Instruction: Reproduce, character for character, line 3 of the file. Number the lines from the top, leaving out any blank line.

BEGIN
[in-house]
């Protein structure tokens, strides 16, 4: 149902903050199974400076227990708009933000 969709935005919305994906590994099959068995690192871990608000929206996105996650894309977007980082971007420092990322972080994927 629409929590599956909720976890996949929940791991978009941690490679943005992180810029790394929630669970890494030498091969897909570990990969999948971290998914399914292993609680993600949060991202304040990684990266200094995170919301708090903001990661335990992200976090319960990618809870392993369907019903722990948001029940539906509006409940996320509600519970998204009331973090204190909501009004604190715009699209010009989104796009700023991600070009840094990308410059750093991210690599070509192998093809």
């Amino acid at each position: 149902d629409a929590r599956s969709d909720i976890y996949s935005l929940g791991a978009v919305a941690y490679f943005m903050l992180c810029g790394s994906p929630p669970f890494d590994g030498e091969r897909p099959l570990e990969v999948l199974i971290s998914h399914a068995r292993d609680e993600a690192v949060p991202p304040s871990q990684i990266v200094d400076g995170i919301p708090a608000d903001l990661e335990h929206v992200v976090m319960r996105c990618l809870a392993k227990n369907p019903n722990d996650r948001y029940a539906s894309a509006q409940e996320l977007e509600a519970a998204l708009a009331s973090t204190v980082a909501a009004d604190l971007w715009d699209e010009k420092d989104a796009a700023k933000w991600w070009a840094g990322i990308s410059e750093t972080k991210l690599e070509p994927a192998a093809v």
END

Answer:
């Amino acid at each position: 149902d629409a929590r599956s969709d909720i976890y996949s935005l929940g791991a978009v919305a941690y490679f943005m903050l992180c810029g790394s994906p929630p669970f890494d590994g030498e091969r897909p099959l570990e990969v999948l199974i971290s998914h399914a068995r292993d609680e993600a690192v949060p991202p304040s871990q990684i990266v200094d400076g995170i919301p708090a608000d903001l990661e335990h929206v992200v976090m319960r996105c990618l809870a392993k227990n369907p019903n722990d996650r948001y029940a539906s894309a509006q409940e996320l977007e509600a519970a998204l708009a009331s973090t204190v980082a909501a009004d604190l971007w715009d699209e010009k420092d989104a796009a700023k933000w991600w070009a840094g990322i990308s410059e750093t972080k991210l690599e070509p994927a192998a093809v």